To make sure you don’t trip up read about the 5 things to avoid when writing a cover letter .
Find out more
- Learn more about applying for jobs .
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Covering letter essentials for graduate vacancies
targetjobs editorial team
Last updated: 25 Jan 2023, 13:39
When do you write a covering letter to go with your CV and what should you say? Use our tips to structure this part of your job application.
A convincing covering letter (or cover letter, as it’s more commonly known in the US) typically accompanies a CV for a graduate vacancy. It’s your opportunity to show recruiters your most relevant skills and demonstrate your motivation and enthusiasm for the job and the employer.
A covering letter shouldn’t be longer than one side of A4. Here's our four-part failsafe guide to using this limited space to sell your skills.
How to write a graduate cover letter in four steps
1. The opening
Tell the graduate recruiter which job you are applying for, where you saw the advert and why you are applying. If the job has a reference number, it is always good to include this.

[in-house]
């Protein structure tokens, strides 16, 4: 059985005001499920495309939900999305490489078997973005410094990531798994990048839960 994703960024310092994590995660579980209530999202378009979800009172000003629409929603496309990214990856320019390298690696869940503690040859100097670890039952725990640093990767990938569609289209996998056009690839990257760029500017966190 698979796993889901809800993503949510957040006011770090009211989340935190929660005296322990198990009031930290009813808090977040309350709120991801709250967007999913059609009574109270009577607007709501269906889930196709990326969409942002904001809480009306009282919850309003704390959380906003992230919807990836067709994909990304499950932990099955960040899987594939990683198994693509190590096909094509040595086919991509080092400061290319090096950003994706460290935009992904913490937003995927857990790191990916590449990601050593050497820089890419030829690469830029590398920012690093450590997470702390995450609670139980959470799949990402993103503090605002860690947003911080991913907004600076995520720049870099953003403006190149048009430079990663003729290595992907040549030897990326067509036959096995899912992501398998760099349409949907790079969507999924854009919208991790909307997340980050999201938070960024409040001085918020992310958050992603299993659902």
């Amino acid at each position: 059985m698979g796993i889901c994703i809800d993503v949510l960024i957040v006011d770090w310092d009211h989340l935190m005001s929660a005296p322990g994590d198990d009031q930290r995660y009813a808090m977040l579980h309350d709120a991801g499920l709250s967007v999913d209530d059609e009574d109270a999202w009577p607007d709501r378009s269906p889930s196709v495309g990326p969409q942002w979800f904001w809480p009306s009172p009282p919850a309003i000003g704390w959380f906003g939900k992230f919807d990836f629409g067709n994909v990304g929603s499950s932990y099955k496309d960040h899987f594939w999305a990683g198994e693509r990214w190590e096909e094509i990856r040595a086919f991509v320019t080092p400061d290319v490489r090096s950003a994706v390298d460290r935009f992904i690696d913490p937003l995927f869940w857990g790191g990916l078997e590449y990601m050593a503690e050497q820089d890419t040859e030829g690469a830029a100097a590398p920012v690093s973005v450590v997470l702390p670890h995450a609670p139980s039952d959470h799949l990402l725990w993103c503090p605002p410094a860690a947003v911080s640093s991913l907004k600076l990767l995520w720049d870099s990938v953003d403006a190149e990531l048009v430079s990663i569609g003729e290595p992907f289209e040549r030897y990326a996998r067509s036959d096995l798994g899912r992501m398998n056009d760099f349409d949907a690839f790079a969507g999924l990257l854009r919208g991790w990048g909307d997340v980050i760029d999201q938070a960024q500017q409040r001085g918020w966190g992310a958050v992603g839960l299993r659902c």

Tip: always address your covering letter to a named contact. Give the organisation a call to find out to whom you should address your job application if a name isn’t given on the advert. Get the person’s title (and gender!) right: Mr, Miss, Mrs or Ms? Or would another title be appropriate: Dr, for example? People may feel quite strongly about how they are addressed, and it would be a shame to fall at the first hurdle.
2. Why you?
The first paragraph or two are about you. Tell the employer why you are well suited to the role you are applying for, referring directly to the job description and concentrating on how you have the skills, abilities and/or knowledge to excel in the job. Mix evidence of specific skills and knowledge related to the job with work experience examples and personal skills.
At graduate level remember that it’s fine to refer to work experience that isn’t directly related to the profession you are applying to. You need to show how your current experience ‘transfers’ into the job. Examples from part-time jobs, extracurricular activities and academic work will all help to demonstrate how you have used and developed skills such as communication, teamwork, problem solving, organisation, time management and commercial awareness.
Do you live in the area where the job is based? If not, is the recruiter likely to wonder if you’re going to have problems getting into work in the morning? You may need to explain that you would be willing to relocate.